grocery (n.) Look up grocery at
mid-15c., "goods sold by a grocer;" earlier the name of the Grocer's Hall in London (early 15c.), from Old French grosserie, from grossier "wholesale merchant" (see grocer). Meaning "a grocer's shop" is by 1803, especially in American English, where its use in that sense restricted the "goods sold by a grocer" meaning to the plural, groceries, by mid-19c.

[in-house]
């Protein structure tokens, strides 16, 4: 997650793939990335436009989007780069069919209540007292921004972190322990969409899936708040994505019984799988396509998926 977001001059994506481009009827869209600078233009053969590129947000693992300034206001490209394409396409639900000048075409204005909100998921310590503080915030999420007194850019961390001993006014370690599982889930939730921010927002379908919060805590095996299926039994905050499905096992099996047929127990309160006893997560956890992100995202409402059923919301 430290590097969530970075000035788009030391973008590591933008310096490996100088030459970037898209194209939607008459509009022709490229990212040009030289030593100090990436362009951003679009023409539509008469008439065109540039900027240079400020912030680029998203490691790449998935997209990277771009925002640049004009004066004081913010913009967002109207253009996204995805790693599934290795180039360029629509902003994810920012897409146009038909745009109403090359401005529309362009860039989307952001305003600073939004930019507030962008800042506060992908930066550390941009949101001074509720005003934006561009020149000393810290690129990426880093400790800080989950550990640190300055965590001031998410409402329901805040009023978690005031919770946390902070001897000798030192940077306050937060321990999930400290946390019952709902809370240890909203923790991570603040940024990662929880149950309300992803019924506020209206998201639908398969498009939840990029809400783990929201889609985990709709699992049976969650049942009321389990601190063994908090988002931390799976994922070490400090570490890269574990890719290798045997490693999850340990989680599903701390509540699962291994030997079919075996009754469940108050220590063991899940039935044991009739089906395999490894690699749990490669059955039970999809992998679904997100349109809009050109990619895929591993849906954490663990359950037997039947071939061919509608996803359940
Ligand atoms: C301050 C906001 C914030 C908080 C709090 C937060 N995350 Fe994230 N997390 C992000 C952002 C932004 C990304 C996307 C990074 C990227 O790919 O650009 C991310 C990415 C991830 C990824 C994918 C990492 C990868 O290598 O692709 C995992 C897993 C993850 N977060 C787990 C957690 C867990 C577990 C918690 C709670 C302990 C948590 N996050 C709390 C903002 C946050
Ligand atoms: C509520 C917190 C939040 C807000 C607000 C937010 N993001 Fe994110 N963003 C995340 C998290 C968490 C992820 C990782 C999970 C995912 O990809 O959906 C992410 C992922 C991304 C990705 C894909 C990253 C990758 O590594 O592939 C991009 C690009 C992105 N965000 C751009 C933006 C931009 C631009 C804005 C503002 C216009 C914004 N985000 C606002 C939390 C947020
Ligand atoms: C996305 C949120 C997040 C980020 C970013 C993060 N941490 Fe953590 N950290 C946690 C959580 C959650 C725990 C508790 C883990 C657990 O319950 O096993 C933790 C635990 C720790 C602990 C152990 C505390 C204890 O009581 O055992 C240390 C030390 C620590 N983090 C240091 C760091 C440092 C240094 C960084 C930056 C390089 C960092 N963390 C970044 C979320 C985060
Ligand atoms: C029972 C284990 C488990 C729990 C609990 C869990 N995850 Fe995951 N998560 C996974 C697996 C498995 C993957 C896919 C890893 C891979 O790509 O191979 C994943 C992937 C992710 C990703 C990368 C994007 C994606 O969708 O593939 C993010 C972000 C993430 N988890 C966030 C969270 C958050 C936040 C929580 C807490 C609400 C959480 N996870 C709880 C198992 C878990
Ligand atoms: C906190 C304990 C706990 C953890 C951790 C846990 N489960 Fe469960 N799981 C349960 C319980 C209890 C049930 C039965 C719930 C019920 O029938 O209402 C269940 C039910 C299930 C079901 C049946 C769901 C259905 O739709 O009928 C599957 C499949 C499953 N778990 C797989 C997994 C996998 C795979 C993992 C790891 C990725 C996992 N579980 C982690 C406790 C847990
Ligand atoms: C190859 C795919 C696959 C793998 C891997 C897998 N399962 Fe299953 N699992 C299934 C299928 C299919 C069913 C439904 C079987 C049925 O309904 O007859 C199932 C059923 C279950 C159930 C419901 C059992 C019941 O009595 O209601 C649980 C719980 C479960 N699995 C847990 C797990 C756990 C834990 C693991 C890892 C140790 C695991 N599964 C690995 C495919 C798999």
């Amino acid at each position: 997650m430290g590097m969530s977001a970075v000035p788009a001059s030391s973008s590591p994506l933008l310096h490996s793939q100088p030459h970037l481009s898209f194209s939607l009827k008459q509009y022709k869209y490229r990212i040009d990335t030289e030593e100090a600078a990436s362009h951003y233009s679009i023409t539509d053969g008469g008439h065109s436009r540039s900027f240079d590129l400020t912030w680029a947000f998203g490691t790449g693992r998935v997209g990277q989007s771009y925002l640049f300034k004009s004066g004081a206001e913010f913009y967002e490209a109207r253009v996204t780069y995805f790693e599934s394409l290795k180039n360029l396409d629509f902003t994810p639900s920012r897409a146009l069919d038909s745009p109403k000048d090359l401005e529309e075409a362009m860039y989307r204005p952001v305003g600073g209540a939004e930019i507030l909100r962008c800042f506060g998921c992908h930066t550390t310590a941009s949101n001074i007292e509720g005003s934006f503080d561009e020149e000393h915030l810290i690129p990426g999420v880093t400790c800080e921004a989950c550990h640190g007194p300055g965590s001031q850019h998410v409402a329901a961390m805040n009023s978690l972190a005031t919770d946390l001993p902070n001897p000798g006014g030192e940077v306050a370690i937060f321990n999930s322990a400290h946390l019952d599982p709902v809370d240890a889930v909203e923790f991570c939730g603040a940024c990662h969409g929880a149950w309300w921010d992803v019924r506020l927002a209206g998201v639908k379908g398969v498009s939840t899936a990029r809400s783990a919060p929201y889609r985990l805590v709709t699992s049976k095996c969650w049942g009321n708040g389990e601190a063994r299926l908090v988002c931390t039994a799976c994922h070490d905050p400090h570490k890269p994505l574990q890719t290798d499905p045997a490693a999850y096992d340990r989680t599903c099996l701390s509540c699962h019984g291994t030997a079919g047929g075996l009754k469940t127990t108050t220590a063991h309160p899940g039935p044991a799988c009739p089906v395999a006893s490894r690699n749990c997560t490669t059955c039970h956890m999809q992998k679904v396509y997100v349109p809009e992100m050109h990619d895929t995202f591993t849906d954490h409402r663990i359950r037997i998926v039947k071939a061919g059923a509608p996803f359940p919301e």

GROCERY. A grocer's shop. This word is not in the English dictionaries except in the sense of grocer's ware, such as tea, sugar, spice, etc.; in which sense we also use it in the plural. [Bartlett, "Dictionary of Americanisms," 1859]
Self-service groceries were a novelty in 1913 when a Montana, U.S., firm trademarked the word groceteria (with the ending from cafeteria used in an un-etymological sense) to name them. The term existed through the 1920s.